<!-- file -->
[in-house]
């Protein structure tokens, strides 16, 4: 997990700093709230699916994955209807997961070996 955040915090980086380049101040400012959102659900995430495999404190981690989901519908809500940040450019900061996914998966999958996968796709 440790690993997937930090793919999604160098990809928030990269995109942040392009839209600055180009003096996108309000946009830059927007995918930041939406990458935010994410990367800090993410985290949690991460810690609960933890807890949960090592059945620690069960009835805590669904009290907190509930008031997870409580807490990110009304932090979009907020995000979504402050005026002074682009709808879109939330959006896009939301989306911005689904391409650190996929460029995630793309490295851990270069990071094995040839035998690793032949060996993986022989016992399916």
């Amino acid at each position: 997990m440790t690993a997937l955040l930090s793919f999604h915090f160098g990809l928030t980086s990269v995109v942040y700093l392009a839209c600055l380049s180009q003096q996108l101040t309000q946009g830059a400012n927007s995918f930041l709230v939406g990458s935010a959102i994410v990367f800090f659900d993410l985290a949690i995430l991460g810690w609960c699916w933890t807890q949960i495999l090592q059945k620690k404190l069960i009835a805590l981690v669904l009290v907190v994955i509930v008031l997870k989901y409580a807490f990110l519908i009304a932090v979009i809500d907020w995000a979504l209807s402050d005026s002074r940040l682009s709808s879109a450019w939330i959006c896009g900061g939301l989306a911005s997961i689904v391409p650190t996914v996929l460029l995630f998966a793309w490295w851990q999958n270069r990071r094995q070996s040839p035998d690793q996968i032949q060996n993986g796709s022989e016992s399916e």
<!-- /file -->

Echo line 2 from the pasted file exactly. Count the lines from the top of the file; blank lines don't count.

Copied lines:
């Protein structure tokens, strides 16, 4: 997990700093709230699916994955209807997961070996 955040915090980086380049101040400012959102659900995430495999404190981690989901519908809500940040450019900061996914998966999958996968796709 440790690993997937930090793919999604160098990809928030990269995109942040392009839209600055180009003096996108309000946009830059927007995918930041939406990458935010994410990367800090993410985290949690991460810690609960933890807890949960090592059945620690069960009835805590669904009290907190509930008031997870409580807490990110009304932090979009907020995000979504402050005026002074682009709808879109939330959006896009939301989306911005689904391409650190996929460029995630793309490295851990270069990071094995040839035998690793032949060996993986022989016992399916």